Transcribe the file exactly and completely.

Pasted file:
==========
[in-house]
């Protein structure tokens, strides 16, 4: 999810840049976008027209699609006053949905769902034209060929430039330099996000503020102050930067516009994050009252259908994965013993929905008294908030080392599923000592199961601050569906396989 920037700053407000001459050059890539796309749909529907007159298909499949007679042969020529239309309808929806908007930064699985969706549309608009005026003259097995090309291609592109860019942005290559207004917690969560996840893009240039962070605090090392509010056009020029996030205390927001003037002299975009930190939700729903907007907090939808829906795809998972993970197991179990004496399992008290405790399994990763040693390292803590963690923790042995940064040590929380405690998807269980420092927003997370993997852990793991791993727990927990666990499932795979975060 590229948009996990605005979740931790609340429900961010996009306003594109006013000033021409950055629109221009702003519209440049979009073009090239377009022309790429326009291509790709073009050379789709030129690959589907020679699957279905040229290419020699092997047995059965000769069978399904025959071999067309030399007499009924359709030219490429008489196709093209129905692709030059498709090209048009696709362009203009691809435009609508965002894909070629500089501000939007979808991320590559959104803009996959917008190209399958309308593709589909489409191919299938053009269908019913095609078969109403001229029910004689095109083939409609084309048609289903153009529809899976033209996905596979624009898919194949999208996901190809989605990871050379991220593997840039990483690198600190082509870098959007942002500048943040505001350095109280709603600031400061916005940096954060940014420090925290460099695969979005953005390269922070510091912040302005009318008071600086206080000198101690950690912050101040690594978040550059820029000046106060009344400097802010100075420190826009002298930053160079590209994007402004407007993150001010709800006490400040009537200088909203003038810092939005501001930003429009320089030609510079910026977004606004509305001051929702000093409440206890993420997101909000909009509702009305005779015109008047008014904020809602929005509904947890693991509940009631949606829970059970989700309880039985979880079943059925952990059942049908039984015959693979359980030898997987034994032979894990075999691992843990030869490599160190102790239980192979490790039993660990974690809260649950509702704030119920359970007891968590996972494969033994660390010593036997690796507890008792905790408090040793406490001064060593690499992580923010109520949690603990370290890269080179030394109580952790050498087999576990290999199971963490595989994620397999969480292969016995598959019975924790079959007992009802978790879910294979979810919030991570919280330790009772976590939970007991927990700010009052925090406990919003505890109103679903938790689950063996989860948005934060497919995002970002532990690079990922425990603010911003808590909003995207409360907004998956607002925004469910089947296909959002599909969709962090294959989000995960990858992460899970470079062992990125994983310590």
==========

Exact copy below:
[in-house]
């Protein structure tokens, strides 16, 4: 999810840049976008027209699609006053949905769902034209060929430039330099996000503020102050930067516009994050009252259908994965013993929905008294908030080392599923000592199961601050569906396989 920037700053407000001459050059890539796309749909529907007159298909499949007679042969020529239309309808929806908007930064699985969706549309608009005026003259097995090309291609592109860019942005290559207004917690969560996840893009240039962070605090090392509010056009020029996030205390927001003037002299975009930190939700729903907007907090939808829906795809998972993970197991179990004496399992008290405790399994990763040693390292803590963690923790042995940064040590929380405690998807269980420092927003997370993997852990793991791993727990927990666990499932795979975060 590229948009996990605005979740931790609340429900961010996009306003594109006013000033021409950055629109221009702003519209440049979009073009090239377009022309790429326009291509790709073009050379789709030129690959589907020679699957279905040229290419020699092997047995059965000769069978399904025959071999067309030399007499009924359709030219490429008489196709093209129905692709030059498709090209048009696709362009203009691809435009609508965002894909070629500089501000939007979808991320590559959104803009996959917008190209399958309308593709589909489409191919299938053009269908019913095609078969109403001229029910004689095109083939409609084309048609289903153009529809899976033209996905596979624009898919194949999208996901190809989605990871050379991220593997840039990483690198600190082509870098959007942002500048943040505001350095109280709603600031400061916005940096954060940014420090925290460099695969979005953005390269922070510091912040302005009318008071600086206080000198101690950690912050101040690594978040550059820029000046106060009344400097802010100075420190826009002298930053160079590209994007402004407007993150001010709800006490400040009537200088909203003038810092939005501001930003429009320089030609510079910026977004606004509305001051929702000093409440206890993420997101909000909009509702009305005779015109008047008014904020809602929005509904947890693991509940009631949606829970059970989700309880039985979880079943059925952990059942049908039984015959693979359980030898997987034994032979894990075999691992843990030869490599160190102790239980192979490790039993660990974690809260649950509702704030119920359970007891968590996972494969033994660390010593036997690796507890008792905790408090040793406490001064060593690499992580923010109520949690603990370290890269080179030394109580952790050498087999576990290999199971963490595989994620397999969480292969016995598959019975924790079959007992009802978790879910294979979810919030991570919280330790009772976590939970007991927990700010009052925090406990919003505890109103679903938790689950063996989860948005934060497919995002970002532990690079990922425990603010911003808590909003995207409360907004998956607002925004469910089947296909959002599909969709962090294959989000995960990858992460899970470079062992990125994983310590």